Endothelial cells were prepared from bovine brain microvessels and grown in tissue culture. They contained factor VIII/von Willebrand antigen, the most specific marker available for determination of the endothelial origin of cells in culture. The cultured cells formed complex tight junctions and contained few pinocytotic vessels. These properties are responsible for formation of the blood‐brain barrier in vivo. When monolayers of the endothelial cells were exposed briefly to a calcium‐free solution or treated with 1.6 M arabinose, distinctive morphological changes occurred in the intercellular contacts. In either case, a normal structure was reestablished following return to control medium. To assess the effect of these treatments on transcellular permeability, we measured the movement of sucrose labeled with carbon 14 across a monolayer of endothelial cells cultured on a collagen‐coated nylon mesh. Removal of external calcium increased the rate of sucrose movement by 120%; the arabinose treatment increased transcellular flux by 40%.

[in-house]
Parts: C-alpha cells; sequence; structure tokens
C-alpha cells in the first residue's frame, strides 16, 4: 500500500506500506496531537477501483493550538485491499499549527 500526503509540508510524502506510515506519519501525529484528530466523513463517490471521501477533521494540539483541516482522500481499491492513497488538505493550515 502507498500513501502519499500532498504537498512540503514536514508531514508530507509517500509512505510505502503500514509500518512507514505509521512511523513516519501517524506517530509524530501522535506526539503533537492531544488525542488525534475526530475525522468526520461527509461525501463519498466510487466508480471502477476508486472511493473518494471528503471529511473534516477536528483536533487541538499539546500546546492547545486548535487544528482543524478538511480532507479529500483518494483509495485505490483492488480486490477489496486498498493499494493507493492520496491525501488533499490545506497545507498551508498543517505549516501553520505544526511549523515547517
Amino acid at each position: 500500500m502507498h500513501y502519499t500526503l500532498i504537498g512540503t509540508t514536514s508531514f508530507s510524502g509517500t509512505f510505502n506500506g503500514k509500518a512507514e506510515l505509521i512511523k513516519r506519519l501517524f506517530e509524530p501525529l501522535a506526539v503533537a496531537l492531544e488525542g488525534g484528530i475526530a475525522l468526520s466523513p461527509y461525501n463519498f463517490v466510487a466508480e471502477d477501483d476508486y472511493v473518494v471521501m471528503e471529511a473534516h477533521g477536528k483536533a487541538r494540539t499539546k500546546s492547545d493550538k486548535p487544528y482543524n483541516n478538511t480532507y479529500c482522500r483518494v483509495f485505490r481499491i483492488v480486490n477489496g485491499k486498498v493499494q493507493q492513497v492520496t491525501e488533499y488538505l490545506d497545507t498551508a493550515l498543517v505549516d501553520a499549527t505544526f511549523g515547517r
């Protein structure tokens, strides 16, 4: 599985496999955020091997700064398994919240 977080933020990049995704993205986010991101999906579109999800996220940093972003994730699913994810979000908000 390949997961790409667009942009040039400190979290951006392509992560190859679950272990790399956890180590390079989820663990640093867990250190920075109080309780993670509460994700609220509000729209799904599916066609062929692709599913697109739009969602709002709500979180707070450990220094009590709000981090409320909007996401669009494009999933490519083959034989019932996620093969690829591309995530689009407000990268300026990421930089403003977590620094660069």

ASJC Scopus subject areas
- Clinical Neurology